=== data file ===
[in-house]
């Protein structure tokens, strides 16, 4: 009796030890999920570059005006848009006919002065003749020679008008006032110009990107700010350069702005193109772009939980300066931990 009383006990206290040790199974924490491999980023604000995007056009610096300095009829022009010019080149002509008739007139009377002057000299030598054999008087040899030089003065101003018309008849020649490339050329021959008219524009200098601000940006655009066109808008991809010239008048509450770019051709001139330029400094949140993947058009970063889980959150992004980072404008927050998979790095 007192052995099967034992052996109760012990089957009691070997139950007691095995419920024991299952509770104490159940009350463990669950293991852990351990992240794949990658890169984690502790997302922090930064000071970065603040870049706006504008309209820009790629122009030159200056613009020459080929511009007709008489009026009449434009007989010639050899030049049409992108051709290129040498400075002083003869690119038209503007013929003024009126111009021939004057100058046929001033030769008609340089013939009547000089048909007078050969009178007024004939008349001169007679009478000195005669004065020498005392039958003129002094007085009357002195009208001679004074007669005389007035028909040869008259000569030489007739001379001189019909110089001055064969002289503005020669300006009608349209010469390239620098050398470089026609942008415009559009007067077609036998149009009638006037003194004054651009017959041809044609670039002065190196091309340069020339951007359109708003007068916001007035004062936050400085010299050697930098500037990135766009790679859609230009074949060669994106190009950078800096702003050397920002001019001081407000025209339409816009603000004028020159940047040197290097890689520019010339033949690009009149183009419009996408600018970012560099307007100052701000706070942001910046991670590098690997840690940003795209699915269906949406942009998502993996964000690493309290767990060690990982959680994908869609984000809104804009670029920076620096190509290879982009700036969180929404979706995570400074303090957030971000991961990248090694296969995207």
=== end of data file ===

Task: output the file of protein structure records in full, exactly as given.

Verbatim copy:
[in-house]
């Protein structure tokens, strides 16, 4: 009796030890999920570059005006848009006919002065003749020679008008006032110009990107700010350069702005193109772009939980300066931990 009383006990206290040790199974924490491999980023604000995007056009610096300095009829022009010019080149002509008739007139009377002057000299030598054999008087040899030089003065101003018309008849020649490339050329021959008219524009200098601000940006655009066109808008991809010239008048509450770019051709001139330029400094949140993947058009970063889980959150992004980072404008927050998979790095 007192052995099967034992052996109760012990089957009691070997139950007691095995419920024991299952509770104490159940009350463990669950293991852990351990992240794949990658890169984690502790997302922090930064000071970065603040870049706006504008309209820009790629122009030159200056613009020459080929511009007709008489009026009449434009007989010639050899030049049409992108051709290129040498400075002083003869690119038209503007013929003024009126111009021939004057100058046929001033030769008609340089013939009547000089048909007078050969009178007024004939008349001169007679009478000195005669004065020498005392039958003129002094007085009357002195009208001679004074007669005389007035028909040869008259000569030489007739001379001189019909110089001055064969002289503005020669300006009608349209010469390239620098050398470089026609942008415009559009007067077609036998149009009638006037003194004054651009017959041809044609670039002065190196091309340069020339951007359109708003007068916001007035004062936050400085010299050697930098500037990135766009790679859609230009074949060669994106190009950078800096702003050397920002001019001081407000025209339409816009603000004028020159940047040197290097890689520019010339033949690009009149183009419009996408600018970012560099307007100052701000706070942001910046991670590098690997840690940003795209699915269906949406942009998502993996964000690493309290767990060690990982959680994908869609984000809104804009670029920076620096190509290879982009700036969180929404979706995570400074303090957030971000991961990248090694296969995207």